Honeywell Aerospace's 2007 market survey indicates the onset of a reversal of the historic trend of the U.S. being the prime customer for airframe manufacturers. "Asia is up strongly and is expected to account for up to 15 percent of total business jet demand in the next five years," the report stated.
Inadequate capacity isn't the only reason the region can be challenging. "As someone who has flown with the owner of one of our GIVs through Malaysia, Singapore and China, I've found you have to be a good handler and have the right connections," said Andrew Gulsrud, director of flight operations for Western Air Charter (doing business as "Jet Edge"). "Our aircraft are U.S. registered, which brings up issues of cabotage occasionally." (Cabotage is a legal restriction on transporting passengers within a country on aircraft registered in another country.)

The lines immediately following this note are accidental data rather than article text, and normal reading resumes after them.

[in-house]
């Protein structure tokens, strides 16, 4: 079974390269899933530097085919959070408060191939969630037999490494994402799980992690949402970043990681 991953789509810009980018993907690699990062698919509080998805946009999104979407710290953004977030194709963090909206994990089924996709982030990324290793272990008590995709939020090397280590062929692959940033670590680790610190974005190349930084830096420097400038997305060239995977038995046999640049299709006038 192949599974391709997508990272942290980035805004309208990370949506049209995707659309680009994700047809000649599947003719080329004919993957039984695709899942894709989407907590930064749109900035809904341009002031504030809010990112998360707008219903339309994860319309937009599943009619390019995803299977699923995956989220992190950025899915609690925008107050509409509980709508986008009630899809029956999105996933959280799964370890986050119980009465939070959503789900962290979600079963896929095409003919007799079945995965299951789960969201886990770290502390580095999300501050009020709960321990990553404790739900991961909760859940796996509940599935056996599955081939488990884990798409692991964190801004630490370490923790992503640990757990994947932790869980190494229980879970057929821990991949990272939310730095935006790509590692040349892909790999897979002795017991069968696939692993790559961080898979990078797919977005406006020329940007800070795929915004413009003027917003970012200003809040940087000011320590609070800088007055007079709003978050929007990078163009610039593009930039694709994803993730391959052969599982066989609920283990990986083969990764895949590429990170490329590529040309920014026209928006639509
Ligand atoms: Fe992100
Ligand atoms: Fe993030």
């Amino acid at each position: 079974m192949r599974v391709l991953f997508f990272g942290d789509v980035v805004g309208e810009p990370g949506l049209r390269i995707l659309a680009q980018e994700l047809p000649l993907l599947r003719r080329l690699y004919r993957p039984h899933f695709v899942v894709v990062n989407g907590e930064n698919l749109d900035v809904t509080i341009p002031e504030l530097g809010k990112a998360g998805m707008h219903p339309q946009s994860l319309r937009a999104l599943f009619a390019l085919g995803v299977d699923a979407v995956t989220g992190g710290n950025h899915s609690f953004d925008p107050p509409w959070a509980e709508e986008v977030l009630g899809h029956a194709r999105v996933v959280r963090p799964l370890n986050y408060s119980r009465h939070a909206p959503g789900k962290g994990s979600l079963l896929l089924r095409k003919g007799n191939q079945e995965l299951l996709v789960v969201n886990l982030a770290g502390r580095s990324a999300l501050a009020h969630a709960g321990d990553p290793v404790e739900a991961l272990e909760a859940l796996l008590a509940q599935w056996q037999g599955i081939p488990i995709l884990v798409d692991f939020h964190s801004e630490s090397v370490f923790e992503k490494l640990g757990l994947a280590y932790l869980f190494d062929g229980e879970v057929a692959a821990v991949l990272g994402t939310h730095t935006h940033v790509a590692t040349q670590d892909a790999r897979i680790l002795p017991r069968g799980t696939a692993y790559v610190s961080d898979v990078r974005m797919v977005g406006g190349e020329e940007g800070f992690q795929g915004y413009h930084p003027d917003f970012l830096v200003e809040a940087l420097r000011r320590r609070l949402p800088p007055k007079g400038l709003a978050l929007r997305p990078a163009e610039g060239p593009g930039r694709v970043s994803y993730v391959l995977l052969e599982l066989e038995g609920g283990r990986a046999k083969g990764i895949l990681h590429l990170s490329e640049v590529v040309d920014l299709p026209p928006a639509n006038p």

A bigger problem, Gulsrud said, is that "every country has different rules and some are stricter than others." For instance, some countries don't allow privately owned aircraft to fly within their borders while others do but with restrictions. That's why you need local contacts-because even an experienced international flight crew can't keep up with the constant changes in every country.
This is where companies such as Universal Weather and Aviation come in. Universal recently opened a center in Manila, Philippines, to provide scheduling services for operators throughout the Asia Pacific region. Universal has personnel all over the area so flight crews get the latest, most accurate information on airports, customs, hotels, permits and fuel pricing.
One great concern is what happens if you find yourself in need of a charter operator once you're in Asia. "In the U.S., we have extensive audit services that will tell you everything about a charter operator you're considering," said Debra Fanjoy, senior vice president of Hays Companies, a Chicago-based insurance and risk-management firm. "The problem is that most of the audit services have limited capabilities to review flight operations in Asia.